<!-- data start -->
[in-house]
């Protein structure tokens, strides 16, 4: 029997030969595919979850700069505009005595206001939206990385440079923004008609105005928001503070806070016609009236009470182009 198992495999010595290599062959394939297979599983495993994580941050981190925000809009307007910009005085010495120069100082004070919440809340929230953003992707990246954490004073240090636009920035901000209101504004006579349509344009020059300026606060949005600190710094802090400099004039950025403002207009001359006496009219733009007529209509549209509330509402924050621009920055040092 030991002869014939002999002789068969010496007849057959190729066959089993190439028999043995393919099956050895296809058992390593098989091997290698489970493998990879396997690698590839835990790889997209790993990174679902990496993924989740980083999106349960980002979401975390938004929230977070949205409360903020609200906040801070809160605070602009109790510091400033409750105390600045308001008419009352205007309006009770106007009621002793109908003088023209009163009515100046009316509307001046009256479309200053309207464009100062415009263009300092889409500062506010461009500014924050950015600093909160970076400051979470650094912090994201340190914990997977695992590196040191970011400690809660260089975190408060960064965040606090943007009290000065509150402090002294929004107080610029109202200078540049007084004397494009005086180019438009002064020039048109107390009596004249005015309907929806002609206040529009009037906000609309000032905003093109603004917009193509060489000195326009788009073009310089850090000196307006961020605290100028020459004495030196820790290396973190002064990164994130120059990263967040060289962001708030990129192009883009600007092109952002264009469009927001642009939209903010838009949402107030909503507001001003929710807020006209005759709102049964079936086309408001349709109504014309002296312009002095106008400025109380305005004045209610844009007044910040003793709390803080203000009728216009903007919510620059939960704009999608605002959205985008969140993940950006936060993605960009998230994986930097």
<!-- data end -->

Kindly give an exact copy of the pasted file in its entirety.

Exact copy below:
[in-house]
């Protein structure tokens, strides 16, 4: 029997030969595919979850700069505009005595206001939206990385440079923004008609105005928001503070806070016609009236009470182009 198992495999010595290599062959394939297979599983495993994580941050981190925000809009307007910009005085010495120069100082004070919440809340929230953003992707990246954490004073240090636009920035901000209101504004006579349509344009020059300026606060949005600190710094802090400099004039950025403002207009001359006496009219733009007529209509549209509330509402924050621009920055040092 030991002869014939002999002789068969010496007849057959190729066959089993190439028999043995393919099956050895296809058992390593098989091997290698489970493998990879396997690698590839835990790889997209790993990174679902990496993924989740980083999106349960980002979401975390938004929230977070949205409360903020609200906040801070809160605070602009109790510091400033409750105390600045308001008419009352205007309006009770106007009621002793109908003088023209009163009515100046009316509307001046009256479309200053309207464009100062415009263009300092889409500062506010461009500014924050950015600093909160970076400051979470650094912090994201340190914990997977695992590196040191970011400690809660260089975190408060960064965040606090943007009290000065509150402090002294929004107080610029109202200078540049007084004397494009005086180019438009002064020039048109107390009596004249005015309907929806002609206040529009009037906000609309000032905003093109603004917009193509060489000195326009788009073009310089850090000196307006961020605290100028020459004495030196820790290396973190002064990164994130120059990263967040060289962001708030990129192009883009600007092109952002264009469009927001642009939209903010838009949402107030909503507001001003929710807020006209005759709102049964079936086309408001349709109504014309002296312009002095106008400025109380305005004045209610844009007044910040003793709390803080203000009728216009903007919510620059939960704009999608605002959205985008969140993940950006936060993605960009998230994986930097």